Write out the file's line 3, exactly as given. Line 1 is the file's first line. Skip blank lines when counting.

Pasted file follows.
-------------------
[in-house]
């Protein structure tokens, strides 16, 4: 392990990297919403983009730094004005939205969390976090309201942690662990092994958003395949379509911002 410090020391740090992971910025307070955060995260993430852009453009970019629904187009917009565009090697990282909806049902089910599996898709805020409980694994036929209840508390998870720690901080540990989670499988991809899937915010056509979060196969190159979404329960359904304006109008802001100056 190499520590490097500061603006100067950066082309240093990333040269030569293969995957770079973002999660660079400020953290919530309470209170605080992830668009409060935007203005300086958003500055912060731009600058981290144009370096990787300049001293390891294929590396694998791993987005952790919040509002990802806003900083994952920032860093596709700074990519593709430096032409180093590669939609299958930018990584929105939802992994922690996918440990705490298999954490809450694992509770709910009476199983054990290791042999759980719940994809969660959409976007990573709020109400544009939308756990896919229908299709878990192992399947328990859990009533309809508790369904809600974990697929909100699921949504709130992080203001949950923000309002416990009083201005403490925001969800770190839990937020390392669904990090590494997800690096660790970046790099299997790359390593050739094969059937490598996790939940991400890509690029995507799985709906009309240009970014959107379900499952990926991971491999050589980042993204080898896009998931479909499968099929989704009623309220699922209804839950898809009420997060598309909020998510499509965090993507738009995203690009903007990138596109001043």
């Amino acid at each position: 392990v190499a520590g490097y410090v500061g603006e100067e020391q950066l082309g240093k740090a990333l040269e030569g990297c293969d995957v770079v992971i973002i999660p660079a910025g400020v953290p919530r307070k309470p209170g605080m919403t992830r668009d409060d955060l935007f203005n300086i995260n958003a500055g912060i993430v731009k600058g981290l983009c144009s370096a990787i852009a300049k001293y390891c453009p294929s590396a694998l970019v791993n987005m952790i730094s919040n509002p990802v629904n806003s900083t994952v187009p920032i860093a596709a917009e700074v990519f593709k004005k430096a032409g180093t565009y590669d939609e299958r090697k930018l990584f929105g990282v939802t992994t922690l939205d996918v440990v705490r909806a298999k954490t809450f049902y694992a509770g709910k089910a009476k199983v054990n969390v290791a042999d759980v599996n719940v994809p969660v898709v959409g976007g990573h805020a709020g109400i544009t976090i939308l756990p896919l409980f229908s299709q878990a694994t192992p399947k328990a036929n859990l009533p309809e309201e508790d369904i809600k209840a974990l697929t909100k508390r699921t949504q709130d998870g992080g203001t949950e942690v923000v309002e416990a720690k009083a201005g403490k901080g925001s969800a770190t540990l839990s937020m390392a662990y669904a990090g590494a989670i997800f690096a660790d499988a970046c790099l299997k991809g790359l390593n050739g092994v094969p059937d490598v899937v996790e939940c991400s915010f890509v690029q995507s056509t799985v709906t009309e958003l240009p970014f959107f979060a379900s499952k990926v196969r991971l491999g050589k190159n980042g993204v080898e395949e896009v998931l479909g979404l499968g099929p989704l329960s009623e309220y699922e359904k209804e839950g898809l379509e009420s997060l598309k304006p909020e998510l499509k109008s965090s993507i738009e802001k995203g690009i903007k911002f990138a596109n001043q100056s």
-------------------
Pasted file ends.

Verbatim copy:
């Amino acid at each position: 392990v190499a520590g490097y410090v500061g603006e100067e020391q950066l082309g240093k740090a990333l040269e030569g990297c293969d995957v770079v992971i973002i999660p660079a910025g400020v953290p919530r307070k309470p209170g605080m919403t992830r668009d409060d955060l935007f203005n300086i995260n958003a500055g912060i993430v731009k600058g981290l983009c144009s370096a990787i852009a300049k001293y390891c453009p294929s590396a694998l970019v791993n987005m952790i730094s919040n509002p990802v629904n806003s900083t994952v187009p920032i860093a596709a917009e700074v990519f593709k004005k430096a032409g180093t565009y590669d939609e299958r090697k930018l990584f929105g990282v939802t992994t922690l939205d996918v440990v705490r909806a298999k954490t809450f049902y694992a509770g709910k089910a009476k199983v054990n969390v290791a042999d759980v599996n719940v994809p969660v898709v959409g976007g990573h805020a709020g109400i544009t976090i939308l756990p896919l409980f229908s299709q878990a694994t192992p399947k328990a036929n859990l009533p309809e309201e508790d369904i809600k209840a974990l697929t909100k508390r699921t949504q709130d998870g992080g203001t949950e942690v923000v309002e416990a720690k009083a201005g403490k901080g925001s969800a770190t540990l839990s937020m390392a662990y669904a990090g590494a989670i997800f690096a660790d499988a970046c790099l299997k991809g790359l390593n050739g092994v094969p059937d490598v899937v996790e939940c991400s915010f890509v690029q995507s056509t799985v709906t009309e958003l240009p970014f959107f979060a379900s499952k990926v196969r991971l491999g050589k190159n980042g993204v080898e395949e896009v998931l479909g979404l499968g099929p989704l329960s009623e309220y699922e359904k209804e839950g898809l379509e009420s997060l598309k304006p909020e998510l499509k109008s965090s993507i738009e802001k995203g690009i903007k911002f990138a596109n001043q100056s």